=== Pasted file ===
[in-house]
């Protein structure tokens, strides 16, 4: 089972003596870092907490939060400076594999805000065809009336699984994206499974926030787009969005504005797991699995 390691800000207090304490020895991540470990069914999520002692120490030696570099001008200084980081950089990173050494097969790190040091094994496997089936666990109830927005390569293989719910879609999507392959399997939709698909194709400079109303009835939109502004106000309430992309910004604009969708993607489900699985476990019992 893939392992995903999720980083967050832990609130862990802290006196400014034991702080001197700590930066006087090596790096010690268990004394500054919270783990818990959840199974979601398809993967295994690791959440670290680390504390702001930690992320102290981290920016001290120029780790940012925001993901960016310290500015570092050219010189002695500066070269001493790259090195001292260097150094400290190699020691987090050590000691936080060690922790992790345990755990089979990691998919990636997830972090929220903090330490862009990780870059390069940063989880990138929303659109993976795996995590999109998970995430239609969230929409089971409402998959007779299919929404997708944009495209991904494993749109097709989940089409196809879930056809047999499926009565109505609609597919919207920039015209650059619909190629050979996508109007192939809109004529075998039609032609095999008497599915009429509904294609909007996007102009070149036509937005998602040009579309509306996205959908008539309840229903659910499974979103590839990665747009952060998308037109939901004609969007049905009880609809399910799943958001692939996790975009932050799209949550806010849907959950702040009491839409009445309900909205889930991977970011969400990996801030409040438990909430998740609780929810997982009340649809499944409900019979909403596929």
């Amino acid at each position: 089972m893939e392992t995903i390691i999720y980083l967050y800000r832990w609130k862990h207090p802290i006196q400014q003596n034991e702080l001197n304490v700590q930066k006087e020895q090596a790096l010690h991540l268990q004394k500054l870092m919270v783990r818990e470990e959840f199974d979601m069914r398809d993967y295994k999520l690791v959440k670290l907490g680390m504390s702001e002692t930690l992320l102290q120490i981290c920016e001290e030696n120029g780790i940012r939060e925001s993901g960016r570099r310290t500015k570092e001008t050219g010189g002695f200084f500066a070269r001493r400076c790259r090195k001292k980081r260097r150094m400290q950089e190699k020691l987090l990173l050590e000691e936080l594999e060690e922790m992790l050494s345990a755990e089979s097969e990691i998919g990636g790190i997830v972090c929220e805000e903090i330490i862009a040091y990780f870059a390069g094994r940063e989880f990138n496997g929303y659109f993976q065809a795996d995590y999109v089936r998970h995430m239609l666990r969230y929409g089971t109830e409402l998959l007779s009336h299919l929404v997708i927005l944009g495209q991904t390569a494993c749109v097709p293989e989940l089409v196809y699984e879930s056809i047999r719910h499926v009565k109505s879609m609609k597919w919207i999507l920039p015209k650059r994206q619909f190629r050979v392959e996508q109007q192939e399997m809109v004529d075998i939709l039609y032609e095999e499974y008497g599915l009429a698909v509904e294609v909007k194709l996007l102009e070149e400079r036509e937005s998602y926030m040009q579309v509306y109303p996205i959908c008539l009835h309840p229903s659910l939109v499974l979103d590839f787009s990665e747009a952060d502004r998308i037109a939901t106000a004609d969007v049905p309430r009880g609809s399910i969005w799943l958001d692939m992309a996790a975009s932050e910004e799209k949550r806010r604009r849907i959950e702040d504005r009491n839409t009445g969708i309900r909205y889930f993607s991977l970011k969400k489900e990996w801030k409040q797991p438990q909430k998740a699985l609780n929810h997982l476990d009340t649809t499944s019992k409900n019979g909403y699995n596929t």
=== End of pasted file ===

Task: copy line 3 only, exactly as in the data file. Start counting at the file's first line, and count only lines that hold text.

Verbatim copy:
């Amino acid at each position: 089972m893939e392992t995903i390691i999720y980083l967050y800000r832990w609130k862990h207090p802290i006196q400014q003596n034991e702080l001197n304490v700590q930066k006087e020895q090596a790096l010690h991540l268990q004394k500054l870092m919270v783990r818990e470990e959840f199974d979601m069914r398809d993967y295994k999520l690791v959440k670290l907490g680390m504390s702001e002692t930690l992320l102290q120490i981290c920016e001290e030696n120029g780790i940012r939060e925001s993901g960016r570099r310290t500015k570092e001008t050219g010189g002695f200084f500066a070269r001493r400076c790259r090195k001292k980081r260097r150094m400290q950089e190699k020691l987090l990173l050590e000691e936080l594999e060690e922790m992790l050494s345990a755990e089979s097969e990691i998919g990636g790190i997830v972090c929220e805000e903090i330490i862009a040091y990780f870059a390069g094994r940063e989880f990138n496997g929303y659109f993976q065809a795996d995590y999109v089936r998970h995430m239609l666990r969230y929409g089971t109830e409402l998959l007779s009336h299919l929404v997708i927005l944009g495209q991904t390569a494993c749109v097709p293989e989940l089409v196809y699984e879930s056809i047999r719910h499926v009565k109505s879609m609609k597919w919207i999507l920039p015209k650059r994206q619909f190629r050979v392959e996508q109007q192939e399997m809109v004529d075998i939709l039609y032609e095999e499974y008497g599915l009429a698909v509904e294609v909007k194709l996007l102009e070149e400079r036509e937005s998602y926030m040009q579309v509306y109303p996205i959908c008539l009835h309840p229903s659910l939109v499974l979103d590839f787009s990665e747009a952060d502004r998308i037109a939901t106000a004609d969007v049905p309430r009880g609809s399910i969005w799943l958001d692939m992309a996790a975009s932050e910004e799209k949550r806010r604009r849907i959950e702040d504005r009491n839409t009445g969708i309900r909205y889930f993607s991977l970011k969400k489900e990996w801030k409040q797991p438990q909430k998740a699985l609780n929810h997982l476990d009340t649809t499944s019992k409900n019979g909403y699995n596929t």